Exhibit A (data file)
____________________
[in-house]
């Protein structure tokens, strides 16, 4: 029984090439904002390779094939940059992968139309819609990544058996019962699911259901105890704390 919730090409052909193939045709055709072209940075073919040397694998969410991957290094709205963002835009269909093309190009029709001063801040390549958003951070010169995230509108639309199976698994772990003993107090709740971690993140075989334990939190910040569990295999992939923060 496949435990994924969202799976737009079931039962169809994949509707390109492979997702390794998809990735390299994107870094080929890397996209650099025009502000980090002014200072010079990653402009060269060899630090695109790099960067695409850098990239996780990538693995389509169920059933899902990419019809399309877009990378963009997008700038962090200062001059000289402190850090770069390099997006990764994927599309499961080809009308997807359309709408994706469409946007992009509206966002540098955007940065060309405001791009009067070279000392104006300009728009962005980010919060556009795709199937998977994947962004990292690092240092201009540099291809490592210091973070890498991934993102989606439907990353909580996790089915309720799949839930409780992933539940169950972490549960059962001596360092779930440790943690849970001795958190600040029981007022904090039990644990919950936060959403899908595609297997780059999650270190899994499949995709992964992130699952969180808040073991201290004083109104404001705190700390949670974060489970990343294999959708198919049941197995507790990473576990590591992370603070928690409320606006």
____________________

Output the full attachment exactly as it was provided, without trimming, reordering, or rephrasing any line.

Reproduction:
[in-house]
């Protein structure tokens, strides 16, 4: 029984090439904002390779094939940059992968139309819609990544058996019962699911259901105890704390 919730090409052909193939045709055709072209940075073919040397694998969410991957290094709205963002835009269909093309190009029709001063801040390549958003951070010169995230509108639309199976698994772990003993107090709740971690993140075989334990939190910040569990295999992939923060 496949435990994924969202799976737009079931039962169809994949509707390109492979997702390794998809990735390299994107870094080929890397996209650099025009502000980090002014200072010079990653402009060269060899630090695109790099960067695409850098990239996780990538693995389509169920059933899902990419019809399309877009990378963009997008700038962090200062001059000289402190850090770069390099997006990764994927599309499961080809009308997807359309709408994706469409946007992009509206966002540098955007940065060309405001791009009067070279000392104006300009728009962005980010919060556009795709199937998977994947962004990292690092240092201009540099291809490592210091973070890498991934993102989606439907990353909580996790089915309720799949839930409780992933539940169950972490549960059962001596360092779930440790943690849970001795958190600040029981007022904090039990644990919950936060959403899908595609297997780059999650270190899994499949995709992964992130699952969180808040073991201290004083109104404001705190700390949670974060489970990343294999959708198919049941197995507790990473576990590591992370603070928690409320606006």